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When shoe buckles were covered in diamonds

Investigating the extravagant lengths taken by fashionable people in past centuries to unashamedly display their wealth on their shoes, and how a revolution led to the functional component commonly in use today.

by Stuart Morgan

Image © LACMA

While historically many shoe designs have been slip-on styles without using any fastening system, most have incorporated some form of fastener for security, comfort and safety. As an example, overshoes worn by the Ancient Egyptians over 3,500 years ago were made of reeds and fastened with reed straps. Over the millennia that followed, innovators secured their footwear with hooks and eyes, laces and buttons. However, from around the mid-17th century, a component burst onto the English fashion scene which was to play a long-lasting role in shoe design – the oversized and often highly decorated buckle.

Buckled shoes had been worn by monks in England during Mediaeval times, before this method of securing the footwear fell from general use and the other previously-mentioned techniques of securing a shoe became popular. Once shoe buckles began to replace laces and other ties in the mid-17th century, how were these fixings used? Cloth ‘latchets’ (flaps) at the top of each facing were drawn through the buckles to keep the shoe tight over the instep. While they served a functional purpose, there was also the opportunity to make buckles into decorative objects.

At that time, flamboyant cavalier ‘gentlemen’ looking to wear ostentatious footwear reintroduced the buckle and made sure these were highly decorated to contribute to the overall finery of their attire, which often featured brightly coloured clothing with elaborate trimmings and lace collars and cuffs, and plumed hats.

Over the years, buckles were made from a variety of materials, including brass, silver (or silver gilt) and steel. Showing that they were far more than mere functional items, versions for formal wear were often set with diamonds, imitation jewels or pieces of quartz.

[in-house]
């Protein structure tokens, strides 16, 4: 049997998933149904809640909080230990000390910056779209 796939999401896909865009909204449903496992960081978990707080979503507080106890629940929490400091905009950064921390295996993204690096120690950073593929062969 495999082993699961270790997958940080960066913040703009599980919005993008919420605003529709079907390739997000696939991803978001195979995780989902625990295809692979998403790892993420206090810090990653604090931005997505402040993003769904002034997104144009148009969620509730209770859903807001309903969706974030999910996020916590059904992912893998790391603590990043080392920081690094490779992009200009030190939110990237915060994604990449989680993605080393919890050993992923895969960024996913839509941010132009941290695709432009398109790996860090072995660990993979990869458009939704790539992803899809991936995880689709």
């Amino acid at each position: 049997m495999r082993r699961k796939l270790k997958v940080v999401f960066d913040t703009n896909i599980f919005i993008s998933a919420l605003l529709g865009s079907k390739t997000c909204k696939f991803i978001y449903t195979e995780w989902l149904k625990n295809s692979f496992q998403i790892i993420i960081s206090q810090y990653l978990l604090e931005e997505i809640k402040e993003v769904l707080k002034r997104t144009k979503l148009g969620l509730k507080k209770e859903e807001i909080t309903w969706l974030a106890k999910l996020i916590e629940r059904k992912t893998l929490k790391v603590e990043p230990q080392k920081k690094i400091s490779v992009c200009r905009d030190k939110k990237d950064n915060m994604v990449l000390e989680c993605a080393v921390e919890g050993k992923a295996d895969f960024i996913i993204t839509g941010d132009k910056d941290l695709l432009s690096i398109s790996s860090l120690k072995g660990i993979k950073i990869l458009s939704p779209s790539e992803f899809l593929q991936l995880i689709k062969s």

Toned down styles


King Charles II (1630 to 1685) wearing shoes with the ultimate in ostentatious buckles decorated with precious gemstones

Such highly-decorated shoes contrasted starkly with the English ‘Puritan’ movement of the 16th and 17th centuries, the adherents of which wore plain clothing, including footwear without decoration. Following the English Civil Wars of 1642 to 1651, this plain styling for shoe buckles became standard for footwear in England and lasted for the duration of Oliver Cromwell’s tenure as Lord Protector of the Commonwealth. This type of shoe buckle was also viewed as essential by many people who emigrated to the English colonies in North America. However, a resurgence of finery came during the restoration of the monarchy in 1660, when King Charles II came to the English throne and high fashion was once more in favour.

Indicating how the fashion for conspicuous shoe buckles had caught the public’s attention, famous English diarist Samuel Pepys wrote in his entry for 22nd January 1660: “This day I began to put on buckles to my shoes, which I have bought yesterday of Mr Wotton.” Some traditionalists took exception to the new fashion, and in 1693 a letter published in a British newspaper complained about buckles replacing ribbons for fastening shoes and knee bands.


Women’s ‘Spitalfields’ silk damask shoes with ornate buckles (1740s)

The rise of the ‘dandy’

During the 18th century, men of distinction made extra effort to draw attention to themselves and their status by wearing shoe buckles encrusted with semi-precious metals and jewellery. So-called ‘Macaronis’ (a pejorative term referring to men who ‘exceeded the ordinary bounds of fashion’) – also called ‘dandies’ – sported precious metal-trimmed buckles and had metal plates fitted to the heels of their shoes to make an audible click as they walked along the cobbled streets.